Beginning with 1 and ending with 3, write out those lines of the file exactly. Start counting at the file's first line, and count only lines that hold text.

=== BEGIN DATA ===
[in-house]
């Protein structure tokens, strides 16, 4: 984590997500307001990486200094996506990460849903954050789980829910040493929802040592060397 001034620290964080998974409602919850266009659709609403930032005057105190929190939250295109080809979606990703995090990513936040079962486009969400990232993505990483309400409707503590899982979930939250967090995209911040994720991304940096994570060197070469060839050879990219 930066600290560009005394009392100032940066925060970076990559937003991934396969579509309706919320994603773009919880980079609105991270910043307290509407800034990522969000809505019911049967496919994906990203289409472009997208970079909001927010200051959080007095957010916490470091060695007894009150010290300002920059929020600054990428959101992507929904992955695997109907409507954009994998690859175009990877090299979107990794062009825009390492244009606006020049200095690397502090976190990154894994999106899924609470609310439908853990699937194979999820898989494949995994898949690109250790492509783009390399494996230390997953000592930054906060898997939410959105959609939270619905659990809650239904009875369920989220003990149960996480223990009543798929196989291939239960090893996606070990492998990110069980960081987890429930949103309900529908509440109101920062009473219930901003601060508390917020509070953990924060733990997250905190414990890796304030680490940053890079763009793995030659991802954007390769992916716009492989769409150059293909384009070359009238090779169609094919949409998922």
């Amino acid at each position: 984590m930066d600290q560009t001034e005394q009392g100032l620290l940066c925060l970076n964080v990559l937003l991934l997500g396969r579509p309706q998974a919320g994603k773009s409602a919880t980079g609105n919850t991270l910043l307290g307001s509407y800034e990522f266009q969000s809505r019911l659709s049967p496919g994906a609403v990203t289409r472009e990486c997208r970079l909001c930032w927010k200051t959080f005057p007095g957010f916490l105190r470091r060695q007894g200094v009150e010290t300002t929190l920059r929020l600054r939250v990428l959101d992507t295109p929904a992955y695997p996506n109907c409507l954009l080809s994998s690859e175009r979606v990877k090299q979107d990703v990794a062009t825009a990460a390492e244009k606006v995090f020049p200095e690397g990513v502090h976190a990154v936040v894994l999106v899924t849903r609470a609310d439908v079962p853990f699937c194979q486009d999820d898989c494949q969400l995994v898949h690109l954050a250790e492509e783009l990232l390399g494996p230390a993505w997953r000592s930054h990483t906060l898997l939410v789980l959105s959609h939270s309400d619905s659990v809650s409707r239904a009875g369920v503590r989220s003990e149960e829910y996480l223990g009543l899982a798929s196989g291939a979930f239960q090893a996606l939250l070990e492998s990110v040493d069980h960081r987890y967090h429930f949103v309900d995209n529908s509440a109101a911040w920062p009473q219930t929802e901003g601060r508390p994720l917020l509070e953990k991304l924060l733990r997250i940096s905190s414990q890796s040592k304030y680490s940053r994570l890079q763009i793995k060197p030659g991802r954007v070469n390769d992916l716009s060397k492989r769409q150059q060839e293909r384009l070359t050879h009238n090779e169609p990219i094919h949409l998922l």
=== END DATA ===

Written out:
[in-house]
């Protein structure tokens, strides 16, 4: 984590997500307001990486200094996506990460849903954050789980829910040493929802040592060397 001034620290964080998974409602919850266009659709609403930032005057105190929190939250295109080809979606990703995090990513936040079962486009969400990232993505990483309400409707503590899982979930939250967090995209911040994720991304940096994570060197070469060839050879990219 930066600290560009005394009392100032940066925060970076990559937003991934396969579509309706919320994603773009919880980079609105991270910043307290509407800034990522969000809505019911049967496919994906990203289409472009997208970079909001927010200051959080007095957010916490470091060695007894009150010290300002920059929020600054990428959101992507929904992955695997109907409507954009994998690859175009990877090299979107990794062009825009390492244009606006020049200095690397502090976190990154894994999106899924609470609310439908853990699937194979999820898989494949995994898949690109250790492509783009390399494996230390997953000592930054906060898997939410959105959609939270619905659990809650239904009875369920989220003990149960996480223990009543798929196989291939239960090893996606070990492998990110069980960081987890429930949103309900529908509440109101920062009473219930901003601060508390917020509070953990924060733990997250905190414990890796304030680490940053890079763009793995030659991802954007390769992916716009492989769409150059293909384009070359009238090779169609094919949409998922």
């Amino acid at each position: 984590m930066d600290q560009t001034e005394q009392g100032l620290l940066c925060l970076n964080v990559l937003l991934l997500g396969r579509p309706q998974a919320g994603k773009s409602a919880t980079g609105n919850t991270l910043l307290g307001s509407y800034e990522f266009q969000s809505r019911l659709s049967p496919g994906a609403v990203t289409r472009e990486c997208r970079l909001c930032w927010k200051t959080f005057p007095g957010f916490l105190r470091r060695q007894g200094v009150e010290t300002t929190l920059r929020l600054r939250v990428l959101d992507t295109p929904a992955y695997p996506n109907c409507l954009l080809s994998s690859e175009r979606v990877k090299q979107d990703v990794a062009t825009a990460a390492e244009k606006v995090f020049p200095e690397g990513v502090h976190a990154v936040v894994l999106v899924t849903r609470a609310d439908v079962p853990f699937c194979q486009d999820d898989c494949q969400l995994v898949h690109l954050a250790e492509e783009l990232l390399g494996p230390a993505w997953r000592s930054h990483t906060l898997l939410v789980l959105s959609h939270s309400d619905s659990v809650s409707r239904a009875g369920v503590r989220s003990e149960e829910y996480l223990g009543l899982a798929s196989g291939a979930f239960q090893a996606l939250l070990e492998s990110v040493d069980h960081r987890y967090h429930f949103v309900d995209n529908s509440a109101a911040w920062p009473q219930t929802e901003g601060r508390p994720l917020l509070e953990k991304l924060l733990r997250i940096s905190s414990q890796s040592k304030y680490s940053r994570l890079q763009i793995k060197p030659g991802r954007v070469n390769d992916l716009s060397k492989r769409q150059q060839e293909r384009l070359t050879h009238n090779e169609p990219i094919h949409l998922l």